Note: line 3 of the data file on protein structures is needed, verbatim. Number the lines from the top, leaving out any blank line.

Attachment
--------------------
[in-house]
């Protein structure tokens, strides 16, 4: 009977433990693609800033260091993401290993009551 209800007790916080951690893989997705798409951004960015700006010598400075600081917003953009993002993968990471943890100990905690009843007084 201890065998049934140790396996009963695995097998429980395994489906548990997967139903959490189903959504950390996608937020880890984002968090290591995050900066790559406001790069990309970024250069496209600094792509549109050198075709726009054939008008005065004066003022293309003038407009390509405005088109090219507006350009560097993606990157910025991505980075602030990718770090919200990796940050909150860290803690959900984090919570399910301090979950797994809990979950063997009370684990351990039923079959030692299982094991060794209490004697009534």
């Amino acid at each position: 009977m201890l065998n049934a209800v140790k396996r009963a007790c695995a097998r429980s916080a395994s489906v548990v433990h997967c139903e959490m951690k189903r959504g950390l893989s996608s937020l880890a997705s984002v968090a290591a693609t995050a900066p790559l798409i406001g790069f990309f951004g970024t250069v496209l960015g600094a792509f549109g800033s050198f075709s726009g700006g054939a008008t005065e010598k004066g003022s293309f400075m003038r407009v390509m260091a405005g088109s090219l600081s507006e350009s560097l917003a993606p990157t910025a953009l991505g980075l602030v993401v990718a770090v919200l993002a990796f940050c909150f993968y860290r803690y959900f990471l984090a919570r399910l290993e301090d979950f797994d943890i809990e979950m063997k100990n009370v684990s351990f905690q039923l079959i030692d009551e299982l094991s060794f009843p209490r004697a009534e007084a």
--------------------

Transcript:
């Amino acid at each position: 009977m201890l065998n049934a209800v140790k396996r009963a007790c695995a097998r429980s916080a395994s489906v548990v433990h997967c139903e959490m951690k189903r959504g950390l893989s996608s937020l880890a997705s984002v968090a290591a693609t995050a900066p790559l798409i406001g790069f990309f951004g970024t250069v496209l960015g600094a792509f549109g800033s050198f075709s726009g700006g054939a008008t005065e010598k004066g003022s293309f400075m003038r407009v390509m260091a405005g088109s090219l600081s507006e350009s560097l917003a993606p990157t910025a953009l991505g980075l602030v993401v990718a770090v919200l993002a990796f940050c909150f993968y860290r803690y959900f990471l984090a919570r399910l290993e301090d979950f797994d943890i809990e979950m063997k100990n009370v684990s351990f905690q039923l079959i030692d009551e299982l094991s060794f009843p209490r004697a009534e007084a």